Estimating High Spatial Resolution Clear-Sky Land Surface Longwave Radiation Budget from MODIS and GOES Data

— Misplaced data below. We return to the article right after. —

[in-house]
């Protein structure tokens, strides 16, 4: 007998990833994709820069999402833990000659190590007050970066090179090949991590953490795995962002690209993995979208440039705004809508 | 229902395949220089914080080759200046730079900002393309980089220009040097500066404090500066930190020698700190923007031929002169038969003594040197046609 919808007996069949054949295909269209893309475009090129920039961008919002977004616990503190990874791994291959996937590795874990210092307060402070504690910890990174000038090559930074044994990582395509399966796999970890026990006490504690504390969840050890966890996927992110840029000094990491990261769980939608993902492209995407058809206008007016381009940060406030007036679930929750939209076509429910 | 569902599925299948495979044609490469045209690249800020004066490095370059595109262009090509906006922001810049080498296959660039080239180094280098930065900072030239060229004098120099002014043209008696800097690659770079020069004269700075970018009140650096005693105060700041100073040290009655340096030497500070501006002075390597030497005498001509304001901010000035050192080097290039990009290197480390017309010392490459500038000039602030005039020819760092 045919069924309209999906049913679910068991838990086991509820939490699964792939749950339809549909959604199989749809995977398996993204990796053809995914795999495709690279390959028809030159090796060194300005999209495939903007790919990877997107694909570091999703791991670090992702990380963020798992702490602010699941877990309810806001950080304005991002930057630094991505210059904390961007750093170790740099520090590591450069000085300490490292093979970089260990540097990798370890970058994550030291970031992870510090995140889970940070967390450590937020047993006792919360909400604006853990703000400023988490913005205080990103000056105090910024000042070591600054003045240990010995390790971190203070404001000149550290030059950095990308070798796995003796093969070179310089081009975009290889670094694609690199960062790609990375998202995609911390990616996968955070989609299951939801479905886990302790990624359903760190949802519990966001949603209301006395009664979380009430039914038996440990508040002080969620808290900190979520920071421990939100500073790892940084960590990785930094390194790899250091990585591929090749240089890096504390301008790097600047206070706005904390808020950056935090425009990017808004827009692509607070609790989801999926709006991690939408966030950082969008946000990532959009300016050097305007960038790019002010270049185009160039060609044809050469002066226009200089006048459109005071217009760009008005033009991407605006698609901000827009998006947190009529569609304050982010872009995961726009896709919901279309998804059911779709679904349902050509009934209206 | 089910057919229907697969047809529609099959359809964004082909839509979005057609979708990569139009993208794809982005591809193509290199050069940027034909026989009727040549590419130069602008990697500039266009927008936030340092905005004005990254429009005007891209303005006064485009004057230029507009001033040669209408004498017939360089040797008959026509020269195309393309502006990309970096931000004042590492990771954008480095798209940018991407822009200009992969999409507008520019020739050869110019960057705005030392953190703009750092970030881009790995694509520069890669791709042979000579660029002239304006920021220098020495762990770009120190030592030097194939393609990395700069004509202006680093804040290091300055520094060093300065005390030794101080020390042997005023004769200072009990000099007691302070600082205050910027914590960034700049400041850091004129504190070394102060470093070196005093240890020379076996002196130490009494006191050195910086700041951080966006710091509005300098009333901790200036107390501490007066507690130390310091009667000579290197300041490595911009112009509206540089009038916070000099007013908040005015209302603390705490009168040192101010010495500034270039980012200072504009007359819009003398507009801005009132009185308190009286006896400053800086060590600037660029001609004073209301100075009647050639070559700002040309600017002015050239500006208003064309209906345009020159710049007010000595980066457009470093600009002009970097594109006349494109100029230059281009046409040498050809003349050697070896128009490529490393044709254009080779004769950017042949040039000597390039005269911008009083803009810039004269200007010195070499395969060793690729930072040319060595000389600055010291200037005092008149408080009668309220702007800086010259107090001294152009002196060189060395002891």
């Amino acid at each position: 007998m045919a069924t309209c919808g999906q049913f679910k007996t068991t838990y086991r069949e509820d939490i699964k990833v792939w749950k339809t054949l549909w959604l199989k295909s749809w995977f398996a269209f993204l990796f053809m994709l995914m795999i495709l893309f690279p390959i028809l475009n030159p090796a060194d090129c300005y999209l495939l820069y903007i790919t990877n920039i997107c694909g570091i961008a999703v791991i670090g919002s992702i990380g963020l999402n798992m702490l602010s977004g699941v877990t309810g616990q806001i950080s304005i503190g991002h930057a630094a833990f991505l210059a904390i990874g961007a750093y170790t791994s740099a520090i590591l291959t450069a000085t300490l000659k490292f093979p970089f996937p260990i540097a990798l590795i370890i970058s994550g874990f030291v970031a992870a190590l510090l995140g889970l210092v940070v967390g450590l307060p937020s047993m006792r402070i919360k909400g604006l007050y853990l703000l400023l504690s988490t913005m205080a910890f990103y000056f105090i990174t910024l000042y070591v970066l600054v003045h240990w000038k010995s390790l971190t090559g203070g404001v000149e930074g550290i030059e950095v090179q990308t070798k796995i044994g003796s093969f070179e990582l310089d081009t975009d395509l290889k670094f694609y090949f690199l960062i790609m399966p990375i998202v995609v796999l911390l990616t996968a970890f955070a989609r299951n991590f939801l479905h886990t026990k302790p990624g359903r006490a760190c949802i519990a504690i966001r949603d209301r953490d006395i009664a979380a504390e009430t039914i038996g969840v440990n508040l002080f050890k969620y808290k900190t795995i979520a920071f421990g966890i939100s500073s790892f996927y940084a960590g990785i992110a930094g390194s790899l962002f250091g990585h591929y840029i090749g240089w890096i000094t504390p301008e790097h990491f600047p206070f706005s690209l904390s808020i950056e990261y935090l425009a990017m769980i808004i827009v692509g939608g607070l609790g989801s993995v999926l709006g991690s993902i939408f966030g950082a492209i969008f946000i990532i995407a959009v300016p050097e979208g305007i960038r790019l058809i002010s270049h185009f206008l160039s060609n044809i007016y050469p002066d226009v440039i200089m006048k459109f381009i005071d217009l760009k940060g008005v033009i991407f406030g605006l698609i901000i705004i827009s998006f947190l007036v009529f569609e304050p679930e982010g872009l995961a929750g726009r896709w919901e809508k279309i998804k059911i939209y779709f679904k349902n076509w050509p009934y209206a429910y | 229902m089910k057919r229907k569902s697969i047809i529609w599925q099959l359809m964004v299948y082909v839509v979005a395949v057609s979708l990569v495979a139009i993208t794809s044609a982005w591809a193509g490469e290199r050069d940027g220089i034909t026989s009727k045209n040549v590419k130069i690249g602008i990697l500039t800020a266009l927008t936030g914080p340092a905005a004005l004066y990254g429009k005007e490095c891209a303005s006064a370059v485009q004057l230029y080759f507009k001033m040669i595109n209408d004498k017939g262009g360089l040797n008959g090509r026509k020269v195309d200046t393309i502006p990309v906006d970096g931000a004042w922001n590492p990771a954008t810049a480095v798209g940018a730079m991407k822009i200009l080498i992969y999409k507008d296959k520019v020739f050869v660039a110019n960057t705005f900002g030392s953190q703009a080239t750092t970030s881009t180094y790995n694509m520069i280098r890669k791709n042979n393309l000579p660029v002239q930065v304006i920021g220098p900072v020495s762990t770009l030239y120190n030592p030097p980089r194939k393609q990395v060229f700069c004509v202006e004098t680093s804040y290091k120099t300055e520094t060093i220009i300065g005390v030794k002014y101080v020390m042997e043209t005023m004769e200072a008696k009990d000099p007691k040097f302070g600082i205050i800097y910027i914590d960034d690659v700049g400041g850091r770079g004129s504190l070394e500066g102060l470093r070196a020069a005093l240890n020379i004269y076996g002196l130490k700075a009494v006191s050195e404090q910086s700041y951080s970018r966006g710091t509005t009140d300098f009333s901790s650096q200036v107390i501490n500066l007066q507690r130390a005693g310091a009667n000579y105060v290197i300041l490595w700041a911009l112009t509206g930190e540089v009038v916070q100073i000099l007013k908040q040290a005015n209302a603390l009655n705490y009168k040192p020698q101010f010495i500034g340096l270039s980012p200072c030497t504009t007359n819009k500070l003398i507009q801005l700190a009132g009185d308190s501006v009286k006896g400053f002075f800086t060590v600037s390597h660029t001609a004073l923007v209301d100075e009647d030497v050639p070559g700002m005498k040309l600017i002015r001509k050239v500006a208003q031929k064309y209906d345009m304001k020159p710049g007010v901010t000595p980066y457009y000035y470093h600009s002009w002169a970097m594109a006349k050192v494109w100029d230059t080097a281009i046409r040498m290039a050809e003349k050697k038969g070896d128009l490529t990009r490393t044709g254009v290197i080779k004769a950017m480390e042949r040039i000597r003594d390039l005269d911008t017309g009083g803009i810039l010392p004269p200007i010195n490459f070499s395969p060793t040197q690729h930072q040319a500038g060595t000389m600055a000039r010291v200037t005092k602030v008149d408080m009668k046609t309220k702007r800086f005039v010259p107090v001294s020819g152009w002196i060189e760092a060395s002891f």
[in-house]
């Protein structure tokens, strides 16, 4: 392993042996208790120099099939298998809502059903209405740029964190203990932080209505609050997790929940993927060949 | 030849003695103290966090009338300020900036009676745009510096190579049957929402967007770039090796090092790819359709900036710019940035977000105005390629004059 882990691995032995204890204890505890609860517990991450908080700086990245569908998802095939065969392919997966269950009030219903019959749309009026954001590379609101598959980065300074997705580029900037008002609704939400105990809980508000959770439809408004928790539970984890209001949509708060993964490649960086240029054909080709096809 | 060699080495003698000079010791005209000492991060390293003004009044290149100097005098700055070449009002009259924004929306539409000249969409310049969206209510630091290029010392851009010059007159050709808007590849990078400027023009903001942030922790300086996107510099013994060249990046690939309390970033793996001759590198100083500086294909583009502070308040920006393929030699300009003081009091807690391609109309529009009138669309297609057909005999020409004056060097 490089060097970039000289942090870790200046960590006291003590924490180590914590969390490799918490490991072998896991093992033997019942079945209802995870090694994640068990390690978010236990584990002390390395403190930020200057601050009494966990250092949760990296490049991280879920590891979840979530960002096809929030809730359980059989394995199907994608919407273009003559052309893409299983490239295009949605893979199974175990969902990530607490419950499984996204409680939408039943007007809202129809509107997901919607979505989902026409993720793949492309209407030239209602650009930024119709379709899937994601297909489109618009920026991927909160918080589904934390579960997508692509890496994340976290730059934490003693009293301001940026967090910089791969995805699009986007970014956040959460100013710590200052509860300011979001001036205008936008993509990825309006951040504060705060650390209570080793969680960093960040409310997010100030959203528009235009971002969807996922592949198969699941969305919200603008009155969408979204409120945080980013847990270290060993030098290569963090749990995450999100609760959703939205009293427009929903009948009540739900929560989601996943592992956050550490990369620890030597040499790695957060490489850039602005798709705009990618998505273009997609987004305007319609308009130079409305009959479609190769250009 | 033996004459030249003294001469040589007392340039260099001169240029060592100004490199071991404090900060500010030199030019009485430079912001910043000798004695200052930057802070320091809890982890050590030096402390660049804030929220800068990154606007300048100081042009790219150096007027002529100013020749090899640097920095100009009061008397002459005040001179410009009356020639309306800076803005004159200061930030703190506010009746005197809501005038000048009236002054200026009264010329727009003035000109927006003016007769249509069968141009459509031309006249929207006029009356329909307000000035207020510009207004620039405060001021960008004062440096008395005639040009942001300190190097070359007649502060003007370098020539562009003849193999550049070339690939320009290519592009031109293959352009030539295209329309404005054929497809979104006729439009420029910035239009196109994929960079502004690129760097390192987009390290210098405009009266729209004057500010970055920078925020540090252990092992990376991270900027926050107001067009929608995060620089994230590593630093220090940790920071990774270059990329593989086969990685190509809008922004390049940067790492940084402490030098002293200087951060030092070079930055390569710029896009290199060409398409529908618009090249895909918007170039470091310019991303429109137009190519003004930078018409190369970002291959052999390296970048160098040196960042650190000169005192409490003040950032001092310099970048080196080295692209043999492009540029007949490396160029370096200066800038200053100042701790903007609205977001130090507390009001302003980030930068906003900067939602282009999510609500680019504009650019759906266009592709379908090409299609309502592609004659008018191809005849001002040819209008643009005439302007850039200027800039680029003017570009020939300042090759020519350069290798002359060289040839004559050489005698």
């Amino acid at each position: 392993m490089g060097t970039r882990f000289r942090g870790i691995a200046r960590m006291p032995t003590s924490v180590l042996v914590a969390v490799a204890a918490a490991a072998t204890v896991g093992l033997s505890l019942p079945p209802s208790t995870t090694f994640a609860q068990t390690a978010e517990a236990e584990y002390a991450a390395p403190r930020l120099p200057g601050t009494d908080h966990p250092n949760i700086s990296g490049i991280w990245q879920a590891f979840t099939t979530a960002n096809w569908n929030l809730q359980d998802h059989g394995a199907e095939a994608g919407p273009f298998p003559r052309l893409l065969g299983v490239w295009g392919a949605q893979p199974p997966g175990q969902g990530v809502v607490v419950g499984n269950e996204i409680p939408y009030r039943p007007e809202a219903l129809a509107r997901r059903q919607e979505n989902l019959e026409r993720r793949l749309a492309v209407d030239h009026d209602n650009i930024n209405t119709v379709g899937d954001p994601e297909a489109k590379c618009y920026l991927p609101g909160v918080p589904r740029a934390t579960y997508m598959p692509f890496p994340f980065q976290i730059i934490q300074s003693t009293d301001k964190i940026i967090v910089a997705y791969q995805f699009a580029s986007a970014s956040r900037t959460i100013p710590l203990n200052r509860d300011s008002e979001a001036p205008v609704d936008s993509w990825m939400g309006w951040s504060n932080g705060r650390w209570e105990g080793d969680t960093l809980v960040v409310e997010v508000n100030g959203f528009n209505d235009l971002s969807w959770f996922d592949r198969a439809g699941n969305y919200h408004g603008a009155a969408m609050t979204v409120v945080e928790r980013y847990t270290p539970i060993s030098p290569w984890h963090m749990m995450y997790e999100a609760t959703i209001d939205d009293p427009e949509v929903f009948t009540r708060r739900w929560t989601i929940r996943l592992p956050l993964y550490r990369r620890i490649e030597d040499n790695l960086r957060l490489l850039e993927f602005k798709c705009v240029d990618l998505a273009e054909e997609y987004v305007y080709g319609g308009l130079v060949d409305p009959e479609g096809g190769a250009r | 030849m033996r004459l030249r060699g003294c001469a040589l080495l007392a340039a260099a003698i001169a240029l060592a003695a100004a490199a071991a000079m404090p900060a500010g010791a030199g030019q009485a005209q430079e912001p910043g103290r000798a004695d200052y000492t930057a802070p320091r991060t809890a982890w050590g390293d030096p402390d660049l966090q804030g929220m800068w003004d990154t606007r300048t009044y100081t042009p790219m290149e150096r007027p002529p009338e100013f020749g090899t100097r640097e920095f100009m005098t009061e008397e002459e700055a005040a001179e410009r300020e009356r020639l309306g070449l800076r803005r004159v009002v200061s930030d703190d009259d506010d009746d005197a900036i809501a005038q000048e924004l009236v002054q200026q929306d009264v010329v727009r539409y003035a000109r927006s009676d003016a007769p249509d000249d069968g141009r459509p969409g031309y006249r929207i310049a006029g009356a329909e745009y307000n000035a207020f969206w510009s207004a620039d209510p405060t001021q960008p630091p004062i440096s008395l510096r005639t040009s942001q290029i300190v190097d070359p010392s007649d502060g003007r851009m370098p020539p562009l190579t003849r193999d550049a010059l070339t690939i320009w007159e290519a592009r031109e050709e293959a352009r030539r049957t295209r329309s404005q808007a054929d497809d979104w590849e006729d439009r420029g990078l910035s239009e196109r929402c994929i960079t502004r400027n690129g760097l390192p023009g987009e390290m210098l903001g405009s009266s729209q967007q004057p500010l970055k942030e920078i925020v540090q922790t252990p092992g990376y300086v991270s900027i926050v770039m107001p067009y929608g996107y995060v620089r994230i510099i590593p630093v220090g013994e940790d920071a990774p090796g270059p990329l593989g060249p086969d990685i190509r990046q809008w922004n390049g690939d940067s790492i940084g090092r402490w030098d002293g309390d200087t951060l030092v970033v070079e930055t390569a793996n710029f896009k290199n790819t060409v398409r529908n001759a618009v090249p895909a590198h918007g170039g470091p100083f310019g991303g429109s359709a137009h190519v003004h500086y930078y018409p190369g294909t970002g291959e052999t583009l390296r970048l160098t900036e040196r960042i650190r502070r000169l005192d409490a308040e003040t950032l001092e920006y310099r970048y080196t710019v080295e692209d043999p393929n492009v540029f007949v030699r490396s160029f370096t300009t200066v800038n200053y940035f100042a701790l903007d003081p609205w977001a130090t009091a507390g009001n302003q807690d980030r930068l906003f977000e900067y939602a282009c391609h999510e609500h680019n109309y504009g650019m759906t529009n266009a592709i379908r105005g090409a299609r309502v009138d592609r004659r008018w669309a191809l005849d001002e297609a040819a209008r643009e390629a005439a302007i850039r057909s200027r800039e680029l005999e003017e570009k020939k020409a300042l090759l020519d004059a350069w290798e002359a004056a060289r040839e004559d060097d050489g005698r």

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The surface radiation budget (SRB) is important in addressing a variety of scientific and application issues related to climate trends, hydrological and biogeophysical modeling, and agriculture. The three longwave components of SRB are surface downwelling, upwelling, and net longwave radiation (LWDN, LWUP, and LWNT). Existing surface longwave radiation budget (SLRB) datasets have coarse spatial resolution and their accuracy needs to be greatly improved. This study develops new hybrid methods for estimating instantaneous clear-sky high spatial resolution land LWDN and LWUP from the Moderate Resolution Imaging Spectroradiometer (MODIS, 1km) and the Geostationary Operational Environmental Satellites (GOES, 2-10 km) data. The hybrid methods combine extensive radiation transfer (physical) and statistical analysis (statistical) and share the same general framework. LWNT is derived from LWDN and LWUP. This study is the first effort to estimate SLRB using MODIS 1 km data. The new hybrid methods are unique in at least two other aspects. First, the radiation transfer simulation accounted for land surface emissivity effect. Second, the surface pressure effect in LWDN was considered explicitly by incorporating surface elevation in the statistical models. Nonlinear models were developed using the simulated databases to estimate LWDN from MODIS TOA radiance and surface elevation. Artificial Neural Network (ANN) models were developed to estimate LWUP from MODIS TOA radiance. The LWDN and LWUP models can explain more than 93.6% and 99.6% of variations in the simulated databases, respectively. Preliminary study indicates that similar hybrid methods can be developed to estimate LWDN and LWUP from the current GOES-12 Sounder data and the future GOES-R data. The new hybrid methods and alternative methods were evaluated using two years of ground measurements at six validation sites from the Surface Radiation Budget Network (SURFRAD). Validation results indicate the hybrid methods outperform alternative methods. The mean RMSEs of MODIS-derived LWDN, LWUP, and LWNT using the hybrid methods are 16.88, 15.23, and 17.30 W/m2. The RMSEs of GOES-12 Sounder-derived LWDN and LWUP are smaller than 23.70 W/m2. The high spatial resolution MODIS and GOES SLRB derived in this study is more accurate than existing datasets and can be used to support high resolution numerical models.